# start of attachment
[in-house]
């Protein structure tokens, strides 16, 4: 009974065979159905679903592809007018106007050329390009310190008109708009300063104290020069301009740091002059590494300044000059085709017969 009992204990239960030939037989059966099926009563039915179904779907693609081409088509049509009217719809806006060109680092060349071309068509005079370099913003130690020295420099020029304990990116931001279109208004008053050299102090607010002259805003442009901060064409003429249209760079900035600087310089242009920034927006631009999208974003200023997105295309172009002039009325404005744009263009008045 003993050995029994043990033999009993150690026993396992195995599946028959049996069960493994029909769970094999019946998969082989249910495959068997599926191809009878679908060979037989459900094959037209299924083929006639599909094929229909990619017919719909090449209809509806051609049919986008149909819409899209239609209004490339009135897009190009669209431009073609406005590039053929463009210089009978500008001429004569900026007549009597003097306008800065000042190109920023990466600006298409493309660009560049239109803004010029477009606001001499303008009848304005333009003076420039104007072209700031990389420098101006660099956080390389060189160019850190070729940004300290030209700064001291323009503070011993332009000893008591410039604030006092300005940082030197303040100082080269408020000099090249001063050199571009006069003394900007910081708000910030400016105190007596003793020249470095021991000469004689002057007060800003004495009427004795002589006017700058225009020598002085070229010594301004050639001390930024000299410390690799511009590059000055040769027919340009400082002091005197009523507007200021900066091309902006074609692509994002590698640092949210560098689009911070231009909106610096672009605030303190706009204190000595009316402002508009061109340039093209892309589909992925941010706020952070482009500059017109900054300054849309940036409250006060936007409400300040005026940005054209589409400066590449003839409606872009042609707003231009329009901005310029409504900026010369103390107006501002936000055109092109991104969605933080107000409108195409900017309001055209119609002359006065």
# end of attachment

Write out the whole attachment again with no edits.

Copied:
[in-house]
């Protein structure tokens, strides 16, 4: 009974065979159905679903592809007018106007050329390009310190008109708009300063104290020069301009740091002059590494300044000059085709017969 009992204990239960030939037989059966099926009563039915179904779907693609081409088509049509009217719809806006060109680092060349071309068509005079370099913003130690020295420099020029304990990116931001279109208004008053050299102090607010002259805003442009901060064409003429249209760079900035600087310089242009920034927006631009999208974003200023997105295309172009002039009325404005744009263009008045 003993050995029994043990033999009993150690026993396992195995599946028959049996069960493994029909769970094999019946998969082989249910495959068997599926191809009878679908060979037989459900094959037209299924083929006639599909094929229909990619017919719909090449209809509806051609049919986008149909819409899209239609209004490339009135897009190009669209431009073609406005590039053929463009210089009978500008001429004569900026007549009597003097306008800065000042190109920023990466600006298409493309660009560049239109803004010029477009606001001499303008009848304005333009003076420039104007072209700031990389420098101006660099956080390389060189160019850190070729940004300290030209700064001291323009503070011993332009000893008591410039604030006092300005940082030197303040100082080269408020000099090249001063050199571009006069003394900007910081708000910030400016105190007596003793020249470095021991000469004689002057007060800003004495009427004795002589006017700058225009020598002085070229010594301004050639001390930024000299410390690799511009590059000055040769027919340009400082002091005197009523507007200021900066091309902006074609692509994002590698640092949210560098689009911070231009909106610096672009605030303190706009204190000595009316402002508009061109340039093209892309589909992925941010706020952070482009500059017109900054300054849309940036409250006060936007409400300040005026940005054209589409400066590449003839409606872009042609707003231009329009901005310029409504900026010369103390107006501002936000055109092109991104969605933080107000409108195409900017309001055209119609002359006065």